Amazon patents whip-snapping launch system

Whip launch system
A diagram shows Amazon’s whip-based launch system in operation on a ship. (Amazon Illustration via USPTO)

Never let it be said that Amazon Prime Air VP Gur Kimchi thinks small: His latest patent lays out a plan for a launch system that could theoretically send payloads into space on the end of a miles-long whip, guided by a phalanx of drones attached to the lash.

The patent application — co-written with veteran Amazon inventor Louis LeRoi LeGrand III, filed in 2017 and published on Feb. 11 — lays out an unusually detailed description of the system, right down to how the gear teeth in the mechanism could be arranged.

Although the application delves into the possibilities for boosting payloads to low Earth orbit, and then using orbiting platforms with tethers to transfer those payloads into even higher orbits, the inventors make clear there could be more mundane applications as well.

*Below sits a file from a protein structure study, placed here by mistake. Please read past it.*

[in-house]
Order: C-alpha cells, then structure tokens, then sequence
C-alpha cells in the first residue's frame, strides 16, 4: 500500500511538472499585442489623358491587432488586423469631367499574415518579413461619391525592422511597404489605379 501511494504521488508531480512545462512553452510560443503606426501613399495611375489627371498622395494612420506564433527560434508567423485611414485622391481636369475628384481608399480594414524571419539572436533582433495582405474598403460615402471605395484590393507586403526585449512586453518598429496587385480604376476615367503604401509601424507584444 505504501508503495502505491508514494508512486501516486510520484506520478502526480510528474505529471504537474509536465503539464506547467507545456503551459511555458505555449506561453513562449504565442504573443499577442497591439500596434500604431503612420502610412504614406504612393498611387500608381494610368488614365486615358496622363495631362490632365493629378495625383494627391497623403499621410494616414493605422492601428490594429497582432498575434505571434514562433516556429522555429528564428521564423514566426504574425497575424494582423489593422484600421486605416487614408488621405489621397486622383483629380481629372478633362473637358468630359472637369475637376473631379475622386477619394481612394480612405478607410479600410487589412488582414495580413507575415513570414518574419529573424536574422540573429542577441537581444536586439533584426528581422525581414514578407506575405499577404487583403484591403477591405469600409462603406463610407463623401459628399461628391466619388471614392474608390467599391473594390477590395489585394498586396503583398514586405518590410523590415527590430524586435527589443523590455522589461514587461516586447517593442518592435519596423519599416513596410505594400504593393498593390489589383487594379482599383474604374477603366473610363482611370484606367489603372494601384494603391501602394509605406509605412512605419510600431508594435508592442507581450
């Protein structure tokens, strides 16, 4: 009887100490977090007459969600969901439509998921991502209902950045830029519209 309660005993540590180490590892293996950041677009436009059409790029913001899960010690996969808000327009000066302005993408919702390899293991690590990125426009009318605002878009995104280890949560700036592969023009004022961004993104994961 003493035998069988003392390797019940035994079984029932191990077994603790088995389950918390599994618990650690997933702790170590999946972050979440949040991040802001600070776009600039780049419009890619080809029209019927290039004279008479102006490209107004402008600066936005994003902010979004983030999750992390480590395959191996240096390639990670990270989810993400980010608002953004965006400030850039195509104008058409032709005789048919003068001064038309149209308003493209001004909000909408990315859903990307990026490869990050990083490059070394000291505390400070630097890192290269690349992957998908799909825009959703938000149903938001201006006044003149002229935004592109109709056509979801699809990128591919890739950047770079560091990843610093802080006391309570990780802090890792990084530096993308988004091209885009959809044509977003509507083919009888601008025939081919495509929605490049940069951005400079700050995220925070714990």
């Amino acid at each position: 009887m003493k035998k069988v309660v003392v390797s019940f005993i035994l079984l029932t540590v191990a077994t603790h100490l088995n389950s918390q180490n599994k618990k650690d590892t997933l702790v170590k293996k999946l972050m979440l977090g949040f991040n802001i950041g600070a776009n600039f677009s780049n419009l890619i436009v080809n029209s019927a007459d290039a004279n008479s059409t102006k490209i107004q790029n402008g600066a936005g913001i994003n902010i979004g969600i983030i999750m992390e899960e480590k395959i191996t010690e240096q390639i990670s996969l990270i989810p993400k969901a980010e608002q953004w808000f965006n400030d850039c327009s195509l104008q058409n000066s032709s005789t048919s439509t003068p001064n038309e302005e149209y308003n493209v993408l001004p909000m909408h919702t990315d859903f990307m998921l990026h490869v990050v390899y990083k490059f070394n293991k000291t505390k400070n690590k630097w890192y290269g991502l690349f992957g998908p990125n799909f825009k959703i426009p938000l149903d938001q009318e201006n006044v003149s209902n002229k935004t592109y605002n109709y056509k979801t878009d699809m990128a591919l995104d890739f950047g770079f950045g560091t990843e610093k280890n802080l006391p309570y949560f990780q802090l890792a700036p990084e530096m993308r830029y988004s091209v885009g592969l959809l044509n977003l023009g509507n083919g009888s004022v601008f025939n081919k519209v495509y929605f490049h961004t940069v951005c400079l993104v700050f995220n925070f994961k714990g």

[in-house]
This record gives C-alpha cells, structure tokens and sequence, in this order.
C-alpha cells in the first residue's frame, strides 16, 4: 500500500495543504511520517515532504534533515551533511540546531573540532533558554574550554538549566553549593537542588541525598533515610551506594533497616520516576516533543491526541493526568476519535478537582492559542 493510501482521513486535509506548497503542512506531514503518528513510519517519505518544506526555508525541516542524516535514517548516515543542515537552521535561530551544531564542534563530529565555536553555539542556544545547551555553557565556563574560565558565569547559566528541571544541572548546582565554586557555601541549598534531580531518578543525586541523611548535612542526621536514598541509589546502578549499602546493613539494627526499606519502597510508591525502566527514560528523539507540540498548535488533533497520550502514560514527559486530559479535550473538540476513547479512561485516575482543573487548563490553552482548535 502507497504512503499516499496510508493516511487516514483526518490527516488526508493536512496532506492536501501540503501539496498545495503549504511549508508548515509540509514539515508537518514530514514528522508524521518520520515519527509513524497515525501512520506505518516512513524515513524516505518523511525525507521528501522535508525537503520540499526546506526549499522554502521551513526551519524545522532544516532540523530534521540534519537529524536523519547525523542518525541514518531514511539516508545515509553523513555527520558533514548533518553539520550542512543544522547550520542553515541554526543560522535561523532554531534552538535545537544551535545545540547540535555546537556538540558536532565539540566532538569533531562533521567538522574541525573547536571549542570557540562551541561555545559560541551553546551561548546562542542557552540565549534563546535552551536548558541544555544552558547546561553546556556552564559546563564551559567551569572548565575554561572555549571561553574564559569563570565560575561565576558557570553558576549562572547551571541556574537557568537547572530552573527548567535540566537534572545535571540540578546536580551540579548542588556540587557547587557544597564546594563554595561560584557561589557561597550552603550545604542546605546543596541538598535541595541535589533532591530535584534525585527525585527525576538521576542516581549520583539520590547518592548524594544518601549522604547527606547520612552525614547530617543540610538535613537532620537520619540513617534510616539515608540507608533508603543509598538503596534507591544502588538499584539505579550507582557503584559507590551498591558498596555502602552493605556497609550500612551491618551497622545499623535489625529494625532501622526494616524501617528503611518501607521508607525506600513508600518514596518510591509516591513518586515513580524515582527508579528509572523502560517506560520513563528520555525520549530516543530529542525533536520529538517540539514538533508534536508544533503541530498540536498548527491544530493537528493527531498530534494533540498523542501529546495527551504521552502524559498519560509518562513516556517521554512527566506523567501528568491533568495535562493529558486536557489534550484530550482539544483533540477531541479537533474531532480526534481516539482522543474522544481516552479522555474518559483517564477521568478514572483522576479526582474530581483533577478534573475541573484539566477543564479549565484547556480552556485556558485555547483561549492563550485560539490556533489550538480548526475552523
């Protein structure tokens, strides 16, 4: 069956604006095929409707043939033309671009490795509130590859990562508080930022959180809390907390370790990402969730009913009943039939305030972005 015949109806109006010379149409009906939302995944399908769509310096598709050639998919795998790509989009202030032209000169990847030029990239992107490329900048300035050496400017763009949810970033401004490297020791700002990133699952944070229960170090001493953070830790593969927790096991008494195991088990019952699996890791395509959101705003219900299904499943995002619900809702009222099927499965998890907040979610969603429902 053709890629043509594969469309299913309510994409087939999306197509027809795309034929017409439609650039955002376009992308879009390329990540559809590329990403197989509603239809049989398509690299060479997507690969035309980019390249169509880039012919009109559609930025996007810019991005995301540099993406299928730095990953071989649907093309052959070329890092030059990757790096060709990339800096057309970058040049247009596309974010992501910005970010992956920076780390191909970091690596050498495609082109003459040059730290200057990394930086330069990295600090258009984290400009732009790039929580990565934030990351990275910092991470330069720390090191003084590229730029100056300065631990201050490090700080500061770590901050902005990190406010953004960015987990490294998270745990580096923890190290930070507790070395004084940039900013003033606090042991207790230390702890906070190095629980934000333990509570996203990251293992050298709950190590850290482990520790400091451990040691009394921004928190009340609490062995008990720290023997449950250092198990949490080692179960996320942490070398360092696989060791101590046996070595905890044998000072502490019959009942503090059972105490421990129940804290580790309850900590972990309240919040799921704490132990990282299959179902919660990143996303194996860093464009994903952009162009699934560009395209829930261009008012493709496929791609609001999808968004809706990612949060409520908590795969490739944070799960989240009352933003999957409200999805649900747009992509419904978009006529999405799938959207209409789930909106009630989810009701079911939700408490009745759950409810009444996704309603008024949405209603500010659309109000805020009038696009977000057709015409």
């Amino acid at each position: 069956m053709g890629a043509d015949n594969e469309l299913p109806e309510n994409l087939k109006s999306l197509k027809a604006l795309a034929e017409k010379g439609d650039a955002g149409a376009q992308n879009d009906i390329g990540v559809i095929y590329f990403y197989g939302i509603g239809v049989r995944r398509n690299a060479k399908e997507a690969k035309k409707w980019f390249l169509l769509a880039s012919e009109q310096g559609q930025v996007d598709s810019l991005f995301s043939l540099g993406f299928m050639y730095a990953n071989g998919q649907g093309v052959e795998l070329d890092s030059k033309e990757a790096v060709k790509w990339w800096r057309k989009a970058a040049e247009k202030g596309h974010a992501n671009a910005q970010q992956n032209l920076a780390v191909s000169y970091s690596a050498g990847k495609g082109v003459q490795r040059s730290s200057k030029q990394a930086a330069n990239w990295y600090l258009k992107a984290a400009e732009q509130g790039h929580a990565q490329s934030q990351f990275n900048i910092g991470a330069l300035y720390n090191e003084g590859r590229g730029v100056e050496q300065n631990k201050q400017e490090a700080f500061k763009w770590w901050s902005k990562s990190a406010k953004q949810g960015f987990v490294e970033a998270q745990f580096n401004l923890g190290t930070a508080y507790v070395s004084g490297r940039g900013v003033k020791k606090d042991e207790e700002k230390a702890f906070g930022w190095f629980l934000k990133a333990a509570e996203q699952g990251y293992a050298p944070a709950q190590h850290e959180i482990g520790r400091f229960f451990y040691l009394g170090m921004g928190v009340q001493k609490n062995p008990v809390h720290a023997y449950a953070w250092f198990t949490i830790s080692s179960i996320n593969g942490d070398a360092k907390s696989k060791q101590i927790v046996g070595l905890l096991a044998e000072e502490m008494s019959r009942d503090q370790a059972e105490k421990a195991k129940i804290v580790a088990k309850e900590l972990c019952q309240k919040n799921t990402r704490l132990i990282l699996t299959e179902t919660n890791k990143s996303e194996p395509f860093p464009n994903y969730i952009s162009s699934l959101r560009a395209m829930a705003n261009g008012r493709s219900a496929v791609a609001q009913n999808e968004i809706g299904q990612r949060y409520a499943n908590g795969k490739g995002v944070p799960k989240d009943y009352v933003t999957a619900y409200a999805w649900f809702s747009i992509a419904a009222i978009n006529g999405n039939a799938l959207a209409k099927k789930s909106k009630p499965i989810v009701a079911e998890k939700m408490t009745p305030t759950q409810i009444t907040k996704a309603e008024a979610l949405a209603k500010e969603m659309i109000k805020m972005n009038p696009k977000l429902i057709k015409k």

For example, smaller whips could send drones or other types of aerial vehicles into the air from ships at sea, or from planes in the air. Packages could be flung up on drones for processing on aerial fulfillment centers (an airship concept that’s the subject of an earlier Amazon patent).

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By Alan Boyle

Mastermind of Cosmic Log, contributor to GeekWire and Universe Today, author of "The Case for Pluto: How a Little Planet Made a Big Difference," past president of the Council for the Advancement of Science Writing.

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